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AWS – AWS CloudTrail

How to Create a web API with ASP.NET Core 3.1

A vital feature of any IT environment is the ability to record a detailed audit log of the changes made, who made the changes, and when they were made. Audits are a requirement of many compliance standards, and are the best practice to ensure that security breaches can be detected and investigated. AWS CloudTrail provides this functionality by allowing you to set up trails that record specific activity within your account.

We’re now going to show you how to set up CloudTrail in your AWS account. Once CloudTrail has been enabled, it will start to record all of the API calls made in your account to the AWS service, and then deliver them to you as log files in an S3 bucket.

When we talk about API calls, we mean things such as the following:

  • Actions performed in the AWS console.
  • Calls made to AWS APIs using the CLI or SDKs.
  • Calls made on your behalf by AWS services. Think CloudFormation or the auto-scaling service.

Each entry in the log will contain useful information, such as the following:

  • The service that was called
  • The action that was requested
  • The parameters that were sent with the request
  • The response that was returned by AWS
  • The identity of the caller (including IP address)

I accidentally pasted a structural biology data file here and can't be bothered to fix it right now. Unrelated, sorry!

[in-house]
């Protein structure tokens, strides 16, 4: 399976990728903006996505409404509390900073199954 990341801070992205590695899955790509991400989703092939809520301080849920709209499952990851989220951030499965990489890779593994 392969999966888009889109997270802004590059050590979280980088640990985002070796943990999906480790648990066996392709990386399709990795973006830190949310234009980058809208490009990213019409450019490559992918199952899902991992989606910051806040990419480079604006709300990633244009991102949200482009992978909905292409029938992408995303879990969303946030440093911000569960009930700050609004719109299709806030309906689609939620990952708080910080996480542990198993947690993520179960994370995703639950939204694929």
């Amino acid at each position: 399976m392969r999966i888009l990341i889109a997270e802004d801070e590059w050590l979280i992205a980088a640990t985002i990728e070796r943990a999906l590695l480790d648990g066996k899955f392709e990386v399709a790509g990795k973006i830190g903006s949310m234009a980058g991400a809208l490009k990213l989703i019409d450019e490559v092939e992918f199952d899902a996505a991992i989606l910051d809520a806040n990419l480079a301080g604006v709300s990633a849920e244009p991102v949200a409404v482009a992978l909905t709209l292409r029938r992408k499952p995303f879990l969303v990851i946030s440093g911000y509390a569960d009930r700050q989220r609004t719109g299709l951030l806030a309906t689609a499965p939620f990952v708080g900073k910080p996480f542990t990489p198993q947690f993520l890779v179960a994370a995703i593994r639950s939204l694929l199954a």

• The date and time of the request

How to do it…

Follow these steps to set up a new trail with CloudFormation. A trail is a single configuration for logging audit records using CloudTrail. Multiple trails can be configured:

  1. Create a new CloudFormation template file named 05-01-CloudTrail.yml; you’re going to define the following resources:
    • An S3 bucket for our CloudTrail log files to be stored in
    • A policy for our S3 bucket that allows the CloudTrail service to write to our bucket
    • A CloudTrail trail
It’s actually good practice to avoid giving names to your CloudFormation resources. Let CloudFormation name then for you—by doing this, you are guaranteed to avoid naming conflicts. Use output parameters and cross-stack references instead of copying and pasting hardcoded names.
  1. First, define an S3 bucket. We don’t need to give it a name; we’ll add the bucket name to the list of Outputs later:
Resources:
  ExampleTrailBucket: 
    Type: AWS::S3::Bucket
  1. Next, you need to define a policy for your bucket. This section is a little wordy, so you may prefer to get this from the code samples instead. This policy essentially allows CloudTrail to do two things to our bucket: s3:GetBucketAcl and s3:PutObject:


  ExampleBucketPolicy:
    Type: AWS::S3::BucketPolicy
    Properties:
      Bucket: !Ref ExampleTrailBucket
      PolicyDocument:
        Statement:
          - Sid: AWSCloudTrailAclCheck20150319
            Effect: Allow
            Principal:
              Service: cloudtrail.amazonaws.com
            Action: s3:GetBucketAcl
            Resource: !Join
              - ""
              -
                - "arn:aws:s3:::"
                - !Ref ExampleTrailBucket
          - Sid: AWSCloudTrailWrite20150319
            Effect: Allow
            Principal:
              Service: cloudtrail.amazonaws.com
            Action: s3:PutObject
            Resource: !Join
              - ""
              -
                - "arn:aws:s3:::"
                - !Ref ExampleTrailBucket
                - "/AWSLogs/"
                - !Ref AWS::AccountId
                - "/*"
            Condition:
              StringEquals:
                s3:x-amz-acl: bucket-owner-full-control